The US Embassy in the Sudanese capital, Khartoum, says it is still “very concerned” about Sudan’s human rights record, including restrictions of religious freedom, ahead of talks next week about the potential lifting of economic sanctions.
In a statement on its Facebook page on 30 June, the Embassy said it is has “raised at all levels our concerns regarding jailed activists, newspaper confiscations, church demolitions, constricted political space, and restrictions on personal and religious freedom”.
“We have pressed to ensure Sudan has adhered to its unilateral cessation of hostilities in conflict areas and ceased all indiscriminate aerial bombardment, a key human rights concern,” the Embassy added. The United States remains committed to the Sudanese people and to continued policy engagement with the Government of Sudan, and the opposition, to realize peace and further the protection of human rights in Sudan.
As World Watch Monitor reported in January, one of Barack Obama’s last acts in office was to scale back a 20-year-old trade embargo on Sudan, giving the government in Khartoum 180 days to show itself ready for sanctions to be lifted.
The move was criticised by human rights groups, which called it “premature” and “despicable”, as Sudan’s President, Omar al-Bashir, is still wanted by the International Criminal Court for crimes including “genocide”.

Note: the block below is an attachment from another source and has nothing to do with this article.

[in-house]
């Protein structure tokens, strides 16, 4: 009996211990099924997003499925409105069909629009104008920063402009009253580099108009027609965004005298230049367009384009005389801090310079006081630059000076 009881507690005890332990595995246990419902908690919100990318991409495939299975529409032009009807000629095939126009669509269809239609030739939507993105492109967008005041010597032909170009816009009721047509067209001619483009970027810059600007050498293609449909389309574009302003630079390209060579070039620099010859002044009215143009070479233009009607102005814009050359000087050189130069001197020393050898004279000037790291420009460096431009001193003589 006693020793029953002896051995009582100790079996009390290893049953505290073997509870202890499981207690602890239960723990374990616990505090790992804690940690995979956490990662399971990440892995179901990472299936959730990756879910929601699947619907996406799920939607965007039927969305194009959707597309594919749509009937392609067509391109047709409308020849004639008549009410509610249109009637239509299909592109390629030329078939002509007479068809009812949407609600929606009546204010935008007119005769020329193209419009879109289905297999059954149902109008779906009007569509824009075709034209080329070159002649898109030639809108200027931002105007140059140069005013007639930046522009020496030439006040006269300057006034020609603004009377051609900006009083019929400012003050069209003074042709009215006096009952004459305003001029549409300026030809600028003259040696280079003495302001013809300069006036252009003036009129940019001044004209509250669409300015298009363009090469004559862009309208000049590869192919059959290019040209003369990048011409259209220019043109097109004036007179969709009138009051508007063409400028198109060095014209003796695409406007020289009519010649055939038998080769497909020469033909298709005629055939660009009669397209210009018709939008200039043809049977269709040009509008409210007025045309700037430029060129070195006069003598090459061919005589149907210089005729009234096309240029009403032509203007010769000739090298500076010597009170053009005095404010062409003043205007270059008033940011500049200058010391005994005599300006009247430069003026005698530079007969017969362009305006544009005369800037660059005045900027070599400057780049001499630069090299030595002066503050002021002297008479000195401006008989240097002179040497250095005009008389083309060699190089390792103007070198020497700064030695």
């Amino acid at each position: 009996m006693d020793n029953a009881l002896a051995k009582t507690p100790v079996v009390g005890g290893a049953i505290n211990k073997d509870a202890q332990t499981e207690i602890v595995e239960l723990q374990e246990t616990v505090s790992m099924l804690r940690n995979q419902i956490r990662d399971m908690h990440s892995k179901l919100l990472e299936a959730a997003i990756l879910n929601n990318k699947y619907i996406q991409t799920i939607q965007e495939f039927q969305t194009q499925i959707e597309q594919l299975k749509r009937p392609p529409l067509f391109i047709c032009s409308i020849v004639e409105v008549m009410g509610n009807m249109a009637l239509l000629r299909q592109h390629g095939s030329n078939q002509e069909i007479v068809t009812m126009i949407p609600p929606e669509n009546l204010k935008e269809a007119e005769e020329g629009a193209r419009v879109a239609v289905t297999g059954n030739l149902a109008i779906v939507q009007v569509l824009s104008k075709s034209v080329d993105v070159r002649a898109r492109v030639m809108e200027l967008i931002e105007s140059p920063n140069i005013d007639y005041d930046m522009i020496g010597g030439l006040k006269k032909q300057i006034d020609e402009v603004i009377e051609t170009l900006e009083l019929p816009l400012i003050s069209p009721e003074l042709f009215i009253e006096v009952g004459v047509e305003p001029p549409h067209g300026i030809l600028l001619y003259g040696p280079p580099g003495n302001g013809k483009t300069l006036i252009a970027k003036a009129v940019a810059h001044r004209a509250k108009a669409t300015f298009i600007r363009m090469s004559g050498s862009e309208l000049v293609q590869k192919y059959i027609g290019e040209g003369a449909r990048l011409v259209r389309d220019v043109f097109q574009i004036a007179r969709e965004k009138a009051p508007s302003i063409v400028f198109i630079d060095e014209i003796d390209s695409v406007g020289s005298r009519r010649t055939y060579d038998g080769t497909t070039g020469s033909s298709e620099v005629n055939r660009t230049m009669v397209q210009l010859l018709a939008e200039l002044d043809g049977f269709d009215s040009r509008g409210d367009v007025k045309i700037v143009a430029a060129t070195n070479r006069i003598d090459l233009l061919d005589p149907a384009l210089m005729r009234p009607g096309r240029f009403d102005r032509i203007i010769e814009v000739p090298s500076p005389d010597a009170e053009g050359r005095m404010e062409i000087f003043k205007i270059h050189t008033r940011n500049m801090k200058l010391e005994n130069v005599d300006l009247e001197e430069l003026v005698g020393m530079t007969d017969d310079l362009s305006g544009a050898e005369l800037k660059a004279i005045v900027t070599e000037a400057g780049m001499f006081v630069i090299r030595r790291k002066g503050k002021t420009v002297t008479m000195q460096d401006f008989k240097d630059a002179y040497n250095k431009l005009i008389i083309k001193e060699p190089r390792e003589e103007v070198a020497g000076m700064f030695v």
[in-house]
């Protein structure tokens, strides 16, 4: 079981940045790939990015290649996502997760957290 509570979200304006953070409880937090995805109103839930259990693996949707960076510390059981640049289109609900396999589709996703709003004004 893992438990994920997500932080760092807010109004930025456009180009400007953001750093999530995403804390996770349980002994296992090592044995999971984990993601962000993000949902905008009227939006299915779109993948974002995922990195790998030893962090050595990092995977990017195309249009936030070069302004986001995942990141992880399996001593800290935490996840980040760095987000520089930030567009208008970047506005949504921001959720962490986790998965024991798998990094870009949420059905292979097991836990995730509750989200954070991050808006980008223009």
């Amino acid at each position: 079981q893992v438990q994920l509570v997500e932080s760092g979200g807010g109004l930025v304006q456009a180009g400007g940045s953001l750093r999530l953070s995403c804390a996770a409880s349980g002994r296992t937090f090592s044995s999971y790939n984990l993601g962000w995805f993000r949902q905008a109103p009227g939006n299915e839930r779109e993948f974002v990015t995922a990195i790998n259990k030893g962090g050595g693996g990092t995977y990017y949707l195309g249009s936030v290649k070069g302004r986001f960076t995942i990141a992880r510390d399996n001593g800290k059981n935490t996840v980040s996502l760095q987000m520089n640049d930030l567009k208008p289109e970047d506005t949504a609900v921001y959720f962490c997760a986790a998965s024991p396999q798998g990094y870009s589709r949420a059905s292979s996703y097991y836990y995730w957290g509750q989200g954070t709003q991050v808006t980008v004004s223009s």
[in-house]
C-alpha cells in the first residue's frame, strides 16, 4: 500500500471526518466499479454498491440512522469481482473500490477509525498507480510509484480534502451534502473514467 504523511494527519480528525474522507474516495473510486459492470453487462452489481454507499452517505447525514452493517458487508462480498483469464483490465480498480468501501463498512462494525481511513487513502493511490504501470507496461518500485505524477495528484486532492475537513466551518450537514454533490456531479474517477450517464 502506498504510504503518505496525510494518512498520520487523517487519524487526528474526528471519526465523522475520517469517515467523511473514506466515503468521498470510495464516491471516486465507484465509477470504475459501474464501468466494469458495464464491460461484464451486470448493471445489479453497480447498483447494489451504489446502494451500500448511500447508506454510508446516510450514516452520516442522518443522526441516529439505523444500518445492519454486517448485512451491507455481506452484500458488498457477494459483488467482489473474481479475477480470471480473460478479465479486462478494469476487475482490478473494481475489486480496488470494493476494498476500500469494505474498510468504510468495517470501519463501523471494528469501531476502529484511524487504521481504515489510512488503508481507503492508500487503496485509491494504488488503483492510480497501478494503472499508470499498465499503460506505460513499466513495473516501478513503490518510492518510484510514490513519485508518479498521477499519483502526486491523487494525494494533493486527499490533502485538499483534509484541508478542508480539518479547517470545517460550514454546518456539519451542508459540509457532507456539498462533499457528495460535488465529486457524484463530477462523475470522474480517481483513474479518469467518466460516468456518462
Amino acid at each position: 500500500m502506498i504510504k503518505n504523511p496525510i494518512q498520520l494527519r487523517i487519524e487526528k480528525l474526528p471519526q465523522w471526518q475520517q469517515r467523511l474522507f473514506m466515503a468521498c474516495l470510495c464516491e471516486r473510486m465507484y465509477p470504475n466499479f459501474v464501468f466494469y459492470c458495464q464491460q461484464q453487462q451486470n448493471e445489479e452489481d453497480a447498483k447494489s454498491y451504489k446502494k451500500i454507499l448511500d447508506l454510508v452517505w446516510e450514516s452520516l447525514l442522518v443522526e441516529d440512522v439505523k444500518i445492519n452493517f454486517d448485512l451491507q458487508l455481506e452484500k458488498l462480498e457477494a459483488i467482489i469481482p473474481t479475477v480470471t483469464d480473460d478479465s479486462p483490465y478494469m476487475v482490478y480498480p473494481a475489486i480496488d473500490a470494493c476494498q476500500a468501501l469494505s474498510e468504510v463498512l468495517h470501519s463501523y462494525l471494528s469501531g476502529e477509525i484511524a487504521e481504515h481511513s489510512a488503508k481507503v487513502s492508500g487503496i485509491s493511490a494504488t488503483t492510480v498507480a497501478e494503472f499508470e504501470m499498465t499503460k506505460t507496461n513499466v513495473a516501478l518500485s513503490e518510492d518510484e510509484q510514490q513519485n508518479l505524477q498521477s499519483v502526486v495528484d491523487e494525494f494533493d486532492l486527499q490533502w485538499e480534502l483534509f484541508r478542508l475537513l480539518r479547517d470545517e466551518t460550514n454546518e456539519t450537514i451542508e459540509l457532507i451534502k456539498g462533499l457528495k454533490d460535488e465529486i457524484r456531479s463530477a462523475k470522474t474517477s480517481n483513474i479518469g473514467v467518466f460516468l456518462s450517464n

Ahead of scheduled talks on 12 July, to coincide with the end of the 180 days, seven US-based organisations last week asked the US Secretary of State, Rex Tillerson, to take into account the situation of ethnic and religious minorities in Sudan.
World Watch Monitor has reported the recent destruction of several churches in and around Khartoum, and the situation of the people of the Nuba Mountains, who have been the subject of “ethnic cleansing”, according to Christian charity Open Doors.
World Watch Monitor also spoke recently to Mariam Ibrahim, three years after she was freed from prison after narrowly escaping being hanged for “apostasy”, first having been lashed 100 times for “adultery”.
Sudan is No. 5 on the Open Doors 2017 World Watch List of the 50 countries in which it is most difficult to be a Christian. Several pastors have faced trial for alleged actions against the state, including espionage and attempting to defame the government.
Sudan is also one of six countries whose citizen are subject to the new travel ban imposed by US President Donald Trump.